Today researchers use GFP to track protein interactions and movement in living cells, which is useful in the study of cancer and bacterial diseases. A current literature search in PubMed returns over 30,000 peer-reviewed published papers using the search term "green fluorescent protein."
The impact of GFP has also been recognized with a Nobel Prize in 2008 and an inaugural Golden Goose Award in 2012.
From bacterial immunity to genome editing
A more recent example of how basic research is now driving incredible innovation can be found in the fields of synthetic biology and genome editing, thanks to what actually started out very humbly as the characterization of bacteria.
In the late 1980s, researchers found that certain bacteria had short repeated regions in their genome, but they didn't know their purpose. They called these DNA sequences Clustered Regularly Interspaced Short Palindromic Repeats; you've probably heard its acronym nickname CRISPR.
Work characterizing and cataloging bacteria that had these short repeated sequences continued for 20 years before researchers discovered proteins associated with the short DNA repeats. They called them CRISPR associated, or Cas, proteins.
One major advance happened in 2005 when researchers realized that CRISPR sequences found in bacterial genomes match DNA in phages, viruses that infect bacteria.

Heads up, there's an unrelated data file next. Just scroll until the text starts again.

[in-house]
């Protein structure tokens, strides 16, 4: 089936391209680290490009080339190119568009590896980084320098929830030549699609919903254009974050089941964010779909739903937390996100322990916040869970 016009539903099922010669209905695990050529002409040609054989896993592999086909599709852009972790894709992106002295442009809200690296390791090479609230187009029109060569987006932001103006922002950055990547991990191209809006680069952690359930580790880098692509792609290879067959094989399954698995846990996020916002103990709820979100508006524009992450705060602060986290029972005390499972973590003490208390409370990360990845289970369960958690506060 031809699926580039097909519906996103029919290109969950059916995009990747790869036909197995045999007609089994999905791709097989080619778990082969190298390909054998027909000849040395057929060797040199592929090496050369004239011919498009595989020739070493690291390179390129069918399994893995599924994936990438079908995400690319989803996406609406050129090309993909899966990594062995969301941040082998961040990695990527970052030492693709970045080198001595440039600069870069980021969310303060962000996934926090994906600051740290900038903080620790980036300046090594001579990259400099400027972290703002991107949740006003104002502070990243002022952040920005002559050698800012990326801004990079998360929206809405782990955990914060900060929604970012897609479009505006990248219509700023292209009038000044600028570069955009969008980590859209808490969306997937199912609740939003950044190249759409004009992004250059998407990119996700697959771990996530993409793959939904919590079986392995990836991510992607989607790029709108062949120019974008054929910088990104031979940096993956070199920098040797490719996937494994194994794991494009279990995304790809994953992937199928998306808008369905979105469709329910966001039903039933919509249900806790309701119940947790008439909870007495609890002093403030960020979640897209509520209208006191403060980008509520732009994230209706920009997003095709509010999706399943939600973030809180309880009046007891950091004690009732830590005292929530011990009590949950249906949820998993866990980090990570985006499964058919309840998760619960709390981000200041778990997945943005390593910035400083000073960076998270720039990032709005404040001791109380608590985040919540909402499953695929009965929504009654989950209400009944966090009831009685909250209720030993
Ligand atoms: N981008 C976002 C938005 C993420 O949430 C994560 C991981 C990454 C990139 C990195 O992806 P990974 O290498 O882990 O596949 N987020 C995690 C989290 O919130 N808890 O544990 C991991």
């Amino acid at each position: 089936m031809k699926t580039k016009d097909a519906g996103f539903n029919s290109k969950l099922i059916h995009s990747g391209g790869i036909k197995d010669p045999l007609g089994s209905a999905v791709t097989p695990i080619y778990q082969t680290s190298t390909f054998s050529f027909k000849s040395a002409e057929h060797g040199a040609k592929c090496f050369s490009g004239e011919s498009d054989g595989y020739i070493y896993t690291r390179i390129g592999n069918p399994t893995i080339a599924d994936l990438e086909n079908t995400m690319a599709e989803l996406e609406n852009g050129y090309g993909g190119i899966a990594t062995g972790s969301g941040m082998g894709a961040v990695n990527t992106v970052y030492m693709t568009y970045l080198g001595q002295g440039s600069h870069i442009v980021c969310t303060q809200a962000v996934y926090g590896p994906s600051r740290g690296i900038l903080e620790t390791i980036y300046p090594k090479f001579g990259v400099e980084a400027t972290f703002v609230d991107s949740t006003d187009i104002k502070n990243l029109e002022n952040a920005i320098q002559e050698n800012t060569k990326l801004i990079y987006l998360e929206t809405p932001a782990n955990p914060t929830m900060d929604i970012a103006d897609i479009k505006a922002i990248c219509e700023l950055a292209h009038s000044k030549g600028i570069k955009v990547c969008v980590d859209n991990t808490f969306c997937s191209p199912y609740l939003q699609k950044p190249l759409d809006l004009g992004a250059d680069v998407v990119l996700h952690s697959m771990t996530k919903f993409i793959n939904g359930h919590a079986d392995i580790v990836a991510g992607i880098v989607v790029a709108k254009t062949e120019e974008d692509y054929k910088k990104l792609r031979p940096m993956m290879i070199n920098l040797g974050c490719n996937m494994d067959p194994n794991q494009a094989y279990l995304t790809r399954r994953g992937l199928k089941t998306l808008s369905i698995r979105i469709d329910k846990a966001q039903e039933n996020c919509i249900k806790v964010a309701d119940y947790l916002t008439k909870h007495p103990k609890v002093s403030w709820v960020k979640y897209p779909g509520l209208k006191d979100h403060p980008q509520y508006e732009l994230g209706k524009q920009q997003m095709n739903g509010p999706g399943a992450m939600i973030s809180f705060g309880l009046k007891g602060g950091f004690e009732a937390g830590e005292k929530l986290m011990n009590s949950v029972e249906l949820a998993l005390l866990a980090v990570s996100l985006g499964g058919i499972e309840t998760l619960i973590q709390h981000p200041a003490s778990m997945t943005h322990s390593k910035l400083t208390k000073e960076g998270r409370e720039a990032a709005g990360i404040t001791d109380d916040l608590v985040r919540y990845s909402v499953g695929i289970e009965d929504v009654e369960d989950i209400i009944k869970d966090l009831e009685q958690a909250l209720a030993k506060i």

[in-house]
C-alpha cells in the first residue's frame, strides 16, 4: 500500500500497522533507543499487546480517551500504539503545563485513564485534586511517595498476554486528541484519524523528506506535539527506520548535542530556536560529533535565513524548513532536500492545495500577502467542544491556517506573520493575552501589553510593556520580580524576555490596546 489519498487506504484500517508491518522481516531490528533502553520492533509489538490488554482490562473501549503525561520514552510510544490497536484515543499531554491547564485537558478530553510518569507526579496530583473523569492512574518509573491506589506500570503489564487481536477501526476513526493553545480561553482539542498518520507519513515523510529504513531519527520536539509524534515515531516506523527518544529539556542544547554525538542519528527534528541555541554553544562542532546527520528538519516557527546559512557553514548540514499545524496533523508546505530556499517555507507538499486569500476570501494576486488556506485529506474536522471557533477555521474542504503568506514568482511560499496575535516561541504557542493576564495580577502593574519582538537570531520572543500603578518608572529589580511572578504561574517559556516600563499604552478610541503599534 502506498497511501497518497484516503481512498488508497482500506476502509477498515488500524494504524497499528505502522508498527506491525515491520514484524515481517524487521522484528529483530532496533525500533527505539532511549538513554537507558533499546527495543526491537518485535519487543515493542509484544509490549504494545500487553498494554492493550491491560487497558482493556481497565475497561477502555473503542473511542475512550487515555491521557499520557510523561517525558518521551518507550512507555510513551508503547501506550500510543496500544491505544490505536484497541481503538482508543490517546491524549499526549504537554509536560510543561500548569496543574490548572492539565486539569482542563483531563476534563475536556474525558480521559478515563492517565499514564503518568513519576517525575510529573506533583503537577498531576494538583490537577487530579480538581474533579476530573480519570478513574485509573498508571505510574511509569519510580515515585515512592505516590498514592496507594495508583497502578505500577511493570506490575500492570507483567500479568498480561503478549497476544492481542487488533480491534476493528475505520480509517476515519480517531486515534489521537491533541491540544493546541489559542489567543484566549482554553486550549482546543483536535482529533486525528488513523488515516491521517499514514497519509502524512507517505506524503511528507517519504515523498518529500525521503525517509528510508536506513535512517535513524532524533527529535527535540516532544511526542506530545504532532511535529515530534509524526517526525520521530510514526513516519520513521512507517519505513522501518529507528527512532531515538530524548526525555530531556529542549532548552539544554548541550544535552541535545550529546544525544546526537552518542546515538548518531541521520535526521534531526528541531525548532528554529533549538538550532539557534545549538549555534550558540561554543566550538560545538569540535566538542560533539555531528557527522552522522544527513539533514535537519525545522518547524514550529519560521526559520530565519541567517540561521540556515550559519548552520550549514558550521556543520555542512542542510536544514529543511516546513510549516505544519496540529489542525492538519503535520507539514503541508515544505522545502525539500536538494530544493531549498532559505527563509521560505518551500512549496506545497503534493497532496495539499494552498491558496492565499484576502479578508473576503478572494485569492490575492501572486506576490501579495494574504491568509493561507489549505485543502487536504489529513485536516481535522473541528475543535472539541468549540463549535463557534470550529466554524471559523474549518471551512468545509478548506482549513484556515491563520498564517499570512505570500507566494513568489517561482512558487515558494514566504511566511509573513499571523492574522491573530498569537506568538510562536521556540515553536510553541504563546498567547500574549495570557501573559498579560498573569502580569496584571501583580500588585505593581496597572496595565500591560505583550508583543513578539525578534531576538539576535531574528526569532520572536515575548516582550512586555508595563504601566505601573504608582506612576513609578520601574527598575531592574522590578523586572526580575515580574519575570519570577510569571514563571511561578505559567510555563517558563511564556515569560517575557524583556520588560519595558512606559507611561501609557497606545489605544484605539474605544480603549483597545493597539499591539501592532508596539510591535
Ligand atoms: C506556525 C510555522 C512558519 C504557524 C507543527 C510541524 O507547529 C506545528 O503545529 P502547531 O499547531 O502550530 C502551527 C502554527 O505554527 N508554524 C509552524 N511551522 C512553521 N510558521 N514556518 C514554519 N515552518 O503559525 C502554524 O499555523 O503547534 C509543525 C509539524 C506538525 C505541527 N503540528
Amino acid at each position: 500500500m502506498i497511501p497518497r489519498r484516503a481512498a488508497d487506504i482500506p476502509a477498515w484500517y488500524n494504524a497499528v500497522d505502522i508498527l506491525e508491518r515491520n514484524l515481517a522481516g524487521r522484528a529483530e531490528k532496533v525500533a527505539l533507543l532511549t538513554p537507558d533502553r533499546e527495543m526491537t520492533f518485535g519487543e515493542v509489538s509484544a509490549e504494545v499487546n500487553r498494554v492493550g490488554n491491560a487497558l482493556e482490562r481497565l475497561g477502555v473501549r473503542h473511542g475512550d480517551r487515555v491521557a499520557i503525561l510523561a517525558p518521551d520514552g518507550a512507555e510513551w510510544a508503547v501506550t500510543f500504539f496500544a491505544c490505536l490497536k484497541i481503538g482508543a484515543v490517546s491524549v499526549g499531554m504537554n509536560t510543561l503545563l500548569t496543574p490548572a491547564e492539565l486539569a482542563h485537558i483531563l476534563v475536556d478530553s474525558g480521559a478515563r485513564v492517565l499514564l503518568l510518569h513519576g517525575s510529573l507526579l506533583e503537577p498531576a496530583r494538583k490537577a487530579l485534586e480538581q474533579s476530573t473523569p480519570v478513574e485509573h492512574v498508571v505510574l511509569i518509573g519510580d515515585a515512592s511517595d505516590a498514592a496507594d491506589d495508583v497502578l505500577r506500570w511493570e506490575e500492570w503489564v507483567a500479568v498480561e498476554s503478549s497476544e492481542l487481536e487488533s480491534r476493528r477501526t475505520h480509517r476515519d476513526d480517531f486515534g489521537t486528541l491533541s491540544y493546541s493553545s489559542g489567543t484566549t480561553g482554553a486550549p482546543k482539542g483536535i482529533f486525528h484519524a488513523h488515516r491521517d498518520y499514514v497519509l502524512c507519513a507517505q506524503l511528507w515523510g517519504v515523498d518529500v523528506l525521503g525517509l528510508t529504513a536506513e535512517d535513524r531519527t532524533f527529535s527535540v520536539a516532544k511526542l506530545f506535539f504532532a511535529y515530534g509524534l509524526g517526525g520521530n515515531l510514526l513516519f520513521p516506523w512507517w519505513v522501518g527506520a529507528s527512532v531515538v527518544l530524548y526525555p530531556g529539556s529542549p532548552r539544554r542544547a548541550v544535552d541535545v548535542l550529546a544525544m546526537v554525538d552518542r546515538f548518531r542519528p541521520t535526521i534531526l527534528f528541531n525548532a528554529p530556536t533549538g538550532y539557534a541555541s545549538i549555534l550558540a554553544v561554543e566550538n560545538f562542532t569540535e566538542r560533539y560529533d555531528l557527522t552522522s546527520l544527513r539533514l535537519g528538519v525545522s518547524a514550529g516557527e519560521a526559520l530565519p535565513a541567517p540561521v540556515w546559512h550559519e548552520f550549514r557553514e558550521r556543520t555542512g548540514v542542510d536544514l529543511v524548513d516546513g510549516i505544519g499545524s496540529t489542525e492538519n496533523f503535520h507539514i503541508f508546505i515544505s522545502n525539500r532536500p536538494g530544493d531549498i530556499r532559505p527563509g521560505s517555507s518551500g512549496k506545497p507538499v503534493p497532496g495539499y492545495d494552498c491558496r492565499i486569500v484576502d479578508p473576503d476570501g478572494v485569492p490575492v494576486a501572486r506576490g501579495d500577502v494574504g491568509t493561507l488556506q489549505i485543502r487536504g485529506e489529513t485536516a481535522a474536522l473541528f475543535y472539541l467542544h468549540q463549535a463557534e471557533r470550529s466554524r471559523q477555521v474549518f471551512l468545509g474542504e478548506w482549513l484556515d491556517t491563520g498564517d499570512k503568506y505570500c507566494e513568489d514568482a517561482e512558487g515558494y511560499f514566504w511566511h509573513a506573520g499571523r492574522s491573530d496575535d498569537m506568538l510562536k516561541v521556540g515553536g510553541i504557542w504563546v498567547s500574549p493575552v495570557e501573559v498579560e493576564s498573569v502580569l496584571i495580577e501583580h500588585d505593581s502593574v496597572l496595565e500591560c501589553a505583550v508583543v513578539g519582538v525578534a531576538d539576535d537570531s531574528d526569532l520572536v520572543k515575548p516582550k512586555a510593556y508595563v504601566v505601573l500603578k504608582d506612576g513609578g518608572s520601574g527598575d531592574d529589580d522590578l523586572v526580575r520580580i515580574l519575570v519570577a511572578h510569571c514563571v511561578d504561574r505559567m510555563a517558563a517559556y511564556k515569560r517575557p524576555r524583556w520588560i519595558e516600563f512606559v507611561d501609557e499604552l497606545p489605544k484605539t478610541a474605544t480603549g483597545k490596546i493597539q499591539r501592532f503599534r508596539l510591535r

A few more years later, scientists showed that the CRISPR-Cas system was a type of adaptive immunity that bacteria use to remember phage infection and prevent it from happening again.
The Cas protein cuts invading phage's DNA to stop infection. This discovery was groundbreaking; no one had known something as simple as a single-celled bacterium could have a sophisticated immune system.
And then in 2013, researchers realized this type of directed DNA cutting could be used to edit the genomes of other organisms, not just bacteria.
The method was quickly adapted for use in yeast, worm, fruit fly, zebrafish, mouse, plant and human cells. Genome editing in this way will have far-reaching implications for everything from food production to stem cell therapies.
Thirty years after its discovery, the scope of CRISPR research is truly impressive; a current literature search in PubMed returns over 10,000 peer-reviewed published papers using the search term "CRISPR."
The technologies stemming from CRISPR have not won a Golden Goose Award or Nobel Prize yet, but some speculate it is only a matter of time.
Curiosity and patience yield dividends
Answering fundamental questions – Why do jellyfish glow? Why do bacterial genomes have short repeating DNA sequences? – can lead to innovation and tangible benefits in many aspects of everyday life. And a Golden Goose Award or Nobel Prize is not required to show that a discovery has translational application.
An entrepreneurship study published in 2017 highlighted that more than 75 percent of research articles published are eventually referenced in at least one patent disclosure.
This study showed a strong link between patent applications, ostensibly a quantitative metric of innovation, and basic research taking place at universities and government laboratories.
Real-world impacts stemming from basic research can take decades to unfold. If basic science is not supported and funded in the U.S., other countries will take over the innovation leadership role.
Much like the goose that laid golden eggs, time and patience are required to get the most out of basic research.